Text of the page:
It is a city where thousand-year-old monuments are sitting pretty along with a world-class metro system and airport, where the enchanting alleys of Chandni Chowk exist along with the colonial charm of Connaught Place and where you can savour both Mughal cuisine and the best of street food.
For most foreign tourists, however, Delhi is just a stopover before they travel to Jaipur or Agra. Delhi is also notorious for its touts who accost tourists as soon as they land in the city and get out of the airport. And then there are the pickpockets, beggars, tricksters and rapacious auto rickshaw and taxi drivers.
The 2010 Commonwealth Games, however, were expected be a catalyst for a change in the same way as the Olympics put Barcelona, Seoul and Mexico City firmly on the world's tourist map. The government and the police promised that Delhi would become a safer city for tourists and it did for the duration of the Games.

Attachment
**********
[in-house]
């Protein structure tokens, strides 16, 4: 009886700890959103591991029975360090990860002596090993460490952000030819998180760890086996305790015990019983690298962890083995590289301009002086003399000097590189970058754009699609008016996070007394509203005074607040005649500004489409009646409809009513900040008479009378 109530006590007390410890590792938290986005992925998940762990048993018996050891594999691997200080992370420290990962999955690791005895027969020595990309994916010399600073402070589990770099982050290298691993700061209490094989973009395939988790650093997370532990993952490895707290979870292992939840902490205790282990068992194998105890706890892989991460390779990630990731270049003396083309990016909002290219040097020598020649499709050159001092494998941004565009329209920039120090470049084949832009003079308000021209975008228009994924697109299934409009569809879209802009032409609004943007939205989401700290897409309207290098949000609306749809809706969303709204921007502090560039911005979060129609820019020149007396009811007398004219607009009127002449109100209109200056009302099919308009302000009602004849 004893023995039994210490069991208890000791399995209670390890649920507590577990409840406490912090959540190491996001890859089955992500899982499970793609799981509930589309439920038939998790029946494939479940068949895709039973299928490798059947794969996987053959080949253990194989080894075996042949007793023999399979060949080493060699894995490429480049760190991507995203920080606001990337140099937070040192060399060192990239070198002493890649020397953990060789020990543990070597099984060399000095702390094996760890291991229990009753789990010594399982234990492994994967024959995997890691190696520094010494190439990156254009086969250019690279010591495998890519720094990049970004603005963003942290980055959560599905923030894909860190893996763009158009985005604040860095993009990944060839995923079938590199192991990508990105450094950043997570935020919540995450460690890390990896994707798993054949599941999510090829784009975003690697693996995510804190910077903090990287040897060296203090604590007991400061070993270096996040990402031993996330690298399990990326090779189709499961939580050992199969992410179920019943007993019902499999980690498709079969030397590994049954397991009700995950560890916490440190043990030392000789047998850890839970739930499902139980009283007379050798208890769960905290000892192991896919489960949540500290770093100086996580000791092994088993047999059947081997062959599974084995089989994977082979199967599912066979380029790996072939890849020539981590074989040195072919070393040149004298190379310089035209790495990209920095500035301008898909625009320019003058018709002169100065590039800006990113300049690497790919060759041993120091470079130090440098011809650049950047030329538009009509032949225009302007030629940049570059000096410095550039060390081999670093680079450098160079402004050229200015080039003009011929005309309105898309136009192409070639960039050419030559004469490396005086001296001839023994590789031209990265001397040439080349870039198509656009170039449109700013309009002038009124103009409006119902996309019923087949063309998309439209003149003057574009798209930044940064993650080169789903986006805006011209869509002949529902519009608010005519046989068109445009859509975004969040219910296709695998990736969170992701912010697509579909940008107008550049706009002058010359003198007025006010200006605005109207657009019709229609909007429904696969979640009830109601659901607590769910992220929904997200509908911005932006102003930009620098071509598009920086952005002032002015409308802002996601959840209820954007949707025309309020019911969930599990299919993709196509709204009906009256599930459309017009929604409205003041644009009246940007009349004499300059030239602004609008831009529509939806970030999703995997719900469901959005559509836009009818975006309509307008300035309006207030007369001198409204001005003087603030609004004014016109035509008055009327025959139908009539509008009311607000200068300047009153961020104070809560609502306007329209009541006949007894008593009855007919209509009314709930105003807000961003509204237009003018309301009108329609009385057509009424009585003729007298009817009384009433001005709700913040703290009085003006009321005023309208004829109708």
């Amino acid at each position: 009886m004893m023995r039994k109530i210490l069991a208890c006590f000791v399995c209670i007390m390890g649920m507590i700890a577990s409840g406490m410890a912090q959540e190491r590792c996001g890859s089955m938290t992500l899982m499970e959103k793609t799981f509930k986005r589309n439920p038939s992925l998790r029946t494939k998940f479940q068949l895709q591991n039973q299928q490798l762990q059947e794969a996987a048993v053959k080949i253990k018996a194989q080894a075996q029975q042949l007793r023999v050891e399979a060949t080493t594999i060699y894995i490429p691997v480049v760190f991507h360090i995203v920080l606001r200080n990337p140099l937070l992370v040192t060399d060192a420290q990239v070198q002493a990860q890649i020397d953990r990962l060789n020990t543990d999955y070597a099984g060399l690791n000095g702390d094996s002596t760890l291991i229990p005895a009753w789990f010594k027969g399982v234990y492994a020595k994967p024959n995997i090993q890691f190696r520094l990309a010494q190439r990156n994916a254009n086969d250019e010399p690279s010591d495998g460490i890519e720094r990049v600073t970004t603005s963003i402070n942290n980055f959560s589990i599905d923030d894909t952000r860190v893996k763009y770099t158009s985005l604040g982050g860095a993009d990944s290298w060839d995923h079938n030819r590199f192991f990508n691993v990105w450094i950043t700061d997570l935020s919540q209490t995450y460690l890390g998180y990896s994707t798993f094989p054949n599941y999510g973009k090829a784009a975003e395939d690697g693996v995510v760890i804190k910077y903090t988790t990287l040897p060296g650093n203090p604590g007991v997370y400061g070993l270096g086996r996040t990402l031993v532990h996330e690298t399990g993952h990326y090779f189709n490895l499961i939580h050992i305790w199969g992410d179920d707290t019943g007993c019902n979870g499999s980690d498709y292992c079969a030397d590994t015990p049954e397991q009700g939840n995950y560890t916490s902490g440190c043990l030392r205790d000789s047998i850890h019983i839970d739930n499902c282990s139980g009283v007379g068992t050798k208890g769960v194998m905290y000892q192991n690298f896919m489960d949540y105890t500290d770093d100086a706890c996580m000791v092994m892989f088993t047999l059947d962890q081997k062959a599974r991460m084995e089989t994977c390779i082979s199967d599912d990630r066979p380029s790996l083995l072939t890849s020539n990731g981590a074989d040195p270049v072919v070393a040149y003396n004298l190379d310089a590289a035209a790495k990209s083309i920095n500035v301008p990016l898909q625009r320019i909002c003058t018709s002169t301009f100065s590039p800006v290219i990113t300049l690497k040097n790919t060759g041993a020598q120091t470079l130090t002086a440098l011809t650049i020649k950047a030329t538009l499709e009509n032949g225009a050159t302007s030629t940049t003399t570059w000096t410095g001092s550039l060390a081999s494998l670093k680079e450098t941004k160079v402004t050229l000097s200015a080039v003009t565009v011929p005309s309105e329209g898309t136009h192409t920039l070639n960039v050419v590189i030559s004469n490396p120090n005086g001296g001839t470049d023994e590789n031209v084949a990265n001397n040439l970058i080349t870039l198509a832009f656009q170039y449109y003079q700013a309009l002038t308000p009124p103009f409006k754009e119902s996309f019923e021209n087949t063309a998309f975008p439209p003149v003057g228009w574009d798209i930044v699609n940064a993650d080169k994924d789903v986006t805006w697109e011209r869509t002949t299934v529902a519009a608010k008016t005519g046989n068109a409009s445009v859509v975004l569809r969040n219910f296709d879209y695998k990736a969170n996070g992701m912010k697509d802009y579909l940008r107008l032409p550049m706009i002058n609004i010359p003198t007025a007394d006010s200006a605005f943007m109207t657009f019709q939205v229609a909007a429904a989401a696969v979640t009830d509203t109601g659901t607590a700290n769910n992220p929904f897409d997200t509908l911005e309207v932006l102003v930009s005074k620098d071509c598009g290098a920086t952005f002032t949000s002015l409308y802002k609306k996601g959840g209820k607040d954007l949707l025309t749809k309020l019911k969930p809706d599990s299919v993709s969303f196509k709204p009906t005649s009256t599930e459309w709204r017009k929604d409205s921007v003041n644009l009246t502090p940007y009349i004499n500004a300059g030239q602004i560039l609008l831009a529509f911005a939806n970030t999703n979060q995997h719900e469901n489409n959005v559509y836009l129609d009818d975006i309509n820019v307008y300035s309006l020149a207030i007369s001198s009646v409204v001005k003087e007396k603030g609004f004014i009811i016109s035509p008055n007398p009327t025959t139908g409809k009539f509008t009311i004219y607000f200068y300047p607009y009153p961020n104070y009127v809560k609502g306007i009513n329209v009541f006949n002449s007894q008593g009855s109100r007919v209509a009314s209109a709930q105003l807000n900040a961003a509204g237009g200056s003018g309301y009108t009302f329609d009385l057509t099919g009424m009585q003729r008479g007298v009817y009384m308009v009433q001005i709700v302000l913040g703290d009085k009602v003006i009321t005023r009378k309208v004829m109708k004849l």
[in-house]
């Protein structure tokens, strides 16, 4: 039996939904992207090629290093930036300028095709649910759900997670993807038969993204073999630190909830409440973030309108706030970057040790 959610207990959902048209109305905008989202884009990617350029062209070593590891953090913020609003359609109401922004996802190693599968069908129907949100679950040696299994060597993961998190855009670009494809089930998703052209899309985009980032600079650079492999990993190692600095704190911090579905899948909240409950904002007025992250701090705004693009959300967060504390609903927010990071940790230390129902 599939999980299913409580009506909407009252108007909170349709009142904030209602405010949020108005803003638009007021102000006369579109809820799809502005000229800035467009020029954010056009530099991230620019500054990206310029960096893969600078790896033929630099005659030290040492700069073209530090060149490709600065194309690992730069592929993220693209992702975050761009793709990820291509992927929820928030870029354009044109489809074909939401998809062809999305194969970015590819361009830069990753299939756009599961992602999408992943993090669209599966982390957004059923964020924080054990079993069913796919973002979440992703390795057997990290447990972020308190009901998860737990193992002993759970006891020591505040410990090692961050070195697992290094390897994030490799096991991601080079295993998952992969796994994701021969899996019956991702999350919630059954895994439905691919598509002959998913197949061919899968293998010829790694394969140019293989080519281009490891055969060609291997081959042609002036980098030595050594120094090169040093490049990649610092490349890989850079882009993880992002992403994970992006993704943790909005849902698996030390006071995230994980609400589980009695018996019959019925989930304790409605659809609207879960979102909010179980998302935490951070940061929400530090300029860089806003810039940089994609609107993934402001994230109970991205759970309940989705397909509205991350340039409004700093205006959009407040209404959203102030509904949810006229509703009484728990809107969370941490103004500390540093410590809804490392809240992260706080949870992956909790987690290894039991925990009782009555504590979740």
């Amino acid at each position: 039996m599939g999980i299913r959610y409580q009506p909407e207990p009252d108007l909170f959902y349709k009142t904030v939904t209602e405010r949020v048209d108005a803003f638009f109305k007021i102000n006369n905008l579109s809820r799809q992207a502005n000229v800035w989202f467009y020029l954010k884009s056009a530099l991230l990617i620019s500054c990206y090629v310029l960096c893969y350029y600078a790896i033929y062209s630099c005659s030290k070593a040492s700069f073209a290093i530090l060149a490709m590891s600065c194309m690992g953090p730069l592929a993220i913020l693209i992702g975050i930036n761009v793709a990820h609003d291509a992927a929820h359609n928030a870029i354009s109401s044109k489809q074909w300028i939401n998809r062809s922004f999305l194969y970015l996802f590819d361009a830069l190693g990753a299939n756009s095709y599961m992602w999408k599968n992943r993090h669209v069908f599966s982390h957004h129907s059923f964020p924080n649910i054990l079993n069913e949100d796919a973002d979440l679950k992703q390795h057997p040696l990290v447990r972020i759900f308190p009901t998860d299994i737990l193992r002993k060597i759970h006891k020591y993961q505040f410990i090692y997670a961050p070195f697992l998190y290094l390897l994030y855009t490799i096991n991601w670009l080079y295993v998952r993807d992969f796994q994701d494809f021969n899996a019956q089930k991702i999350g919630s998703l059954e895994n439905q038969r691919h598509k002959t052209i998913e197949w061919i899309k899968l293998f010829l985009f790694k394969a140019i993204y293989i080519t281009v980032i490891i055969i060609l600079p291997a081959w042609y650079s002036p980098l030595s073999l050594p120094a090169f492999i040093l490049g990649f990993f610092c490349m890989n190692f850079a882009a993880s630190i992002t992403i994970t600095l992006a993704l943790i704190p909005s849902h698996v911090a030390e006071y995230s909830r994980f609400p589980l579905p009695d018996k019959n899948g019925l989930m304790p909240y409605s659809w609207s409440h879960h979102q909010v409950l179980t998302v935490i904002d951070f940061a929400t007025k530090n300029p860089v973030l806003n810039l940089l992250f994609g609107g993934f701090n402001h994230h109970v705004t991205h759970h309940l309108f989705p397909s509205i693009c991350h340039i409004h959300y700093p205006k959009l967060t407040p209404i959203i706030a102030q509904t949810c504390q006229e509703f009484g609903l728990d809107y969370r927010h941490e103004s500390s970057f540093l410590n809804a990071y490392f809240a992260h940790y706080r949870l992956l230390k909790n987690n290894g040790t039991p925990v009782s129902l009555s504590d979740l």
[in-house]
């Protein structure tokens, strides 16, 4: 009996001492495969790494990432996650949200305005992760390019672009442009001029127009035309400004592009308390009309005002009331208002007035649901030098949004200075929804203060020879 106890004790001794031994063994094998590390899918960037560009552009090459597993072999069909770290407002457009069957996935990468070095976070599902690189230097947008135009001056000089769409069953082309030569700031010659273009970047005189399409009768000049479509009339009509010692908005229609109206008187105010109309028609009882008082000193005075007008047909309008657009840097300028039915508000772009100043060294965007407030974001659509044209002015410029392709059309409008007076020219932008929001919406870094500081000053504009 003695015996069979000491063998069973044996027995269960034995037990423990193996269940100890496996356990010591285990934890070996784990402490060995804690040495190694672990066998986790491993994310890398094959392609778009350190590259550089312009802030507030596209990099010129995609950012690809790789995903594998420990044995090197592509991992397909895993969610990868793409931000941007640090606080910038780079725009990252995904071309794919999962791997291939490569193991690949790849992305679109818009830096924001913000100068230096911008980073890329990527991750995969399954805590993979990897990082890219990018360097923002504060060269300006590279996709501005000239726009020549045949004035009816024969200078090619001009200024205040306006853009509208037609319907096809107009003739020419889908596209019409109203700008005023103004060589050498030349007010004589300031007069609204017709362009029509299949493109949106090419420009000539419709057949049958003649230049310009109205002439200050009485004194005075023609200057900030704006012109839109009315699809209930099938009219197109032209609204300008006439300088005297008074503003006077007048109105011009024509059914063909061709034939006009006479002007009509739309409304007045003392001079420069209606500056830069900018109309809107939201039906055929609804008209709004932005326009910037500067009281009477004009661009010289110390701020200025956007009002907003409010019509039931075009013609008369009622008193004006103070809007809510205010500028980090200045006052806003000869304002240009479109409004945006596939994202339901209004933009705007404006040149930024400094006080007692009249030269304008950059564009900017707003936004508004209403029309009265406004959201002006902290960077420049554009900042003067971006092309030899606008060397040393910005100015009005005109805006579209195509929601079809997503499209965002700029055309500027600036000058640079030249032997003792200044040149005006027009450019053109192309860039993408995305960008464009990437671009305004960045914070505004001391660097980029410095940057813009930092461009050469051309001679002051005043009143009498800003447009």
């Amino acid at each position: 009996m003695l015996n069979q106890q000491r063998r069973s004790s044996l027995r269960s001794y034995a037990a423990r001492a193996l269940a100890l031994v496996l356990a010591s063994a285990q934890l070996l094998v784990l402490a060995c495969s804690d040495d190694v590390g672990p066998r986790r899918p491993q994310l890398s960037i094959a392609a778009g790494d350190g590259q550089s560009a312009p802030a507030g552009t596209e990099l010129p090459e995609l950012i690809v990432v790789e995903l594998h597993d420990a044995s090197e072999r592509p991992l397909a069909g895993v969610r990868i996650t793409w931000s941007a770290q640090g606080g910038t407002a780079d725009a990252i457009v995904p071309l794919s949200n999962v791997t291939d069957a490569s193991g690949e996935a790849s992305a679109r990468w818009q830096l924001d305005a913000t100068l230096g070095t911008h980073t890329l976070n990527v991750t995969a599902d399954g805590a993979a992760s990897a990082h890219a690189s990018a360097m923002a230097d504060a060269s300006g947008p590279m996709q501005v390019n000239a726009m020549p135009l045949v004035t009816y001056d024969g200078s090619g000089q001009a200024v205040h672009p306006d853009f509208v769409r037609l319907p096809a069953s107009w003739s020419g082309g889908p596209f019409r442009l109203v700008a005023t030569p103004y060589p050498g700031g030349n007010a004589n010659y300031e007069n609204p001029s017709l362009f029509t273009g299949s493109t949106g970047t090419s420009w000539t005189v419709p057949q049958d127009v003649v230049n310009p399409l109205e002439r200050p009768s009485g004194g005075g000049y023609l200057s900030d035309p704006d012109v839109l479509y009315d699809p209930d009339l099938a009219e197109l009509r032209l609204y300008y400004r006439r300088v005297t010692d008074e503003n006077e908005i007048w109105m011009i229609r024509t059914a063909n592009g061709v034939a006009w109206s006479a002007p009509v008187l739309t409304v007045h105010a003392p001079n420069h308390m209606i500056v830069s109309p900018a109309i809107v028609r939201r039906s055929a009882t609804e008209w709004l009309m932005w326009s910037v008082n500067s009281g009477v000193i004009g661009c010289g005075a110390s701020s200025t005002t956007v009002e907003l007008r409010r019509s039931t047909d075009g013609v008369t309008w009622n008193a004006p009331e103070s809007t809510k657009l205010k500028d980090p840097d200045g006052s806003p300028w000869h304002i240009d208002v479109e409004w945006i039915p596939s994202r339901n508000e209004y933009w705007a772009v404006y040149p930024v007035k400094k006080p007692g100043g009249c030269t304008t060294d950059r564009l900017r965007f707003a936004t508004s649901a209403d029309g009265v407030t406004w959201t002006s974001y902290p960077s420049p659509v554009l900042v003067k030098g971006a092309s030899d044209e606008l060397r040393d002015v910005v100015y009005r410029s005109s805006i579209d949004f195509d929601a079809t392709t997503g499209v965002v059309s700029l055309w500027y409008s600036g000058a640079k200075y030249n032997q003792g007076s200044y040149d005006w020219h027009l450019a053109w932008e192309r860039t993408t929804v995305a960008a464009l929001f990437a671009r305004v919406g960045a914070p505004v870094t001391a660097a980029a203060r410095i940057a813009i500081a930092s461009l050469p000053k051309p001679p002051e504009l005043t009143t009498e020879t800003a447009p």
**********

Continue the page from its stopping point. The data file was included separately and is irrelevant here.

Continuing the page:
One lakh tourists were expected to come to Delhi for the Games but only a fraction of this number actually arrived.
"The Games hurt rather than help tourism in Delhi. It was actually a disaster for tourism," said Keyur Joshi, COO of travel portal makemytrip.com.
"The controversies surrounding the Games had a negative effect. The foreign media showed India as a mismanaged country with anarchy everywhere."
According to figures released by the union tourism ministry, foreign tourist arrivals during the month of September this year were 4.15 lakh as compared to 4.02 lakh in September 2011 and 3.70 lakh in September 2010.
The police had also formed a 'tourist police' some years ago but their number is too less to cater to the number of tourists.
The plan to provide licences to tour guides has also been on the backburner for some time now.
"We are looking into the issue of licences for tour guides. Whenever we are informed about touts, we ensure that an FIR is registered," said Manish Chatrath, Chairman, Delhi Tourism.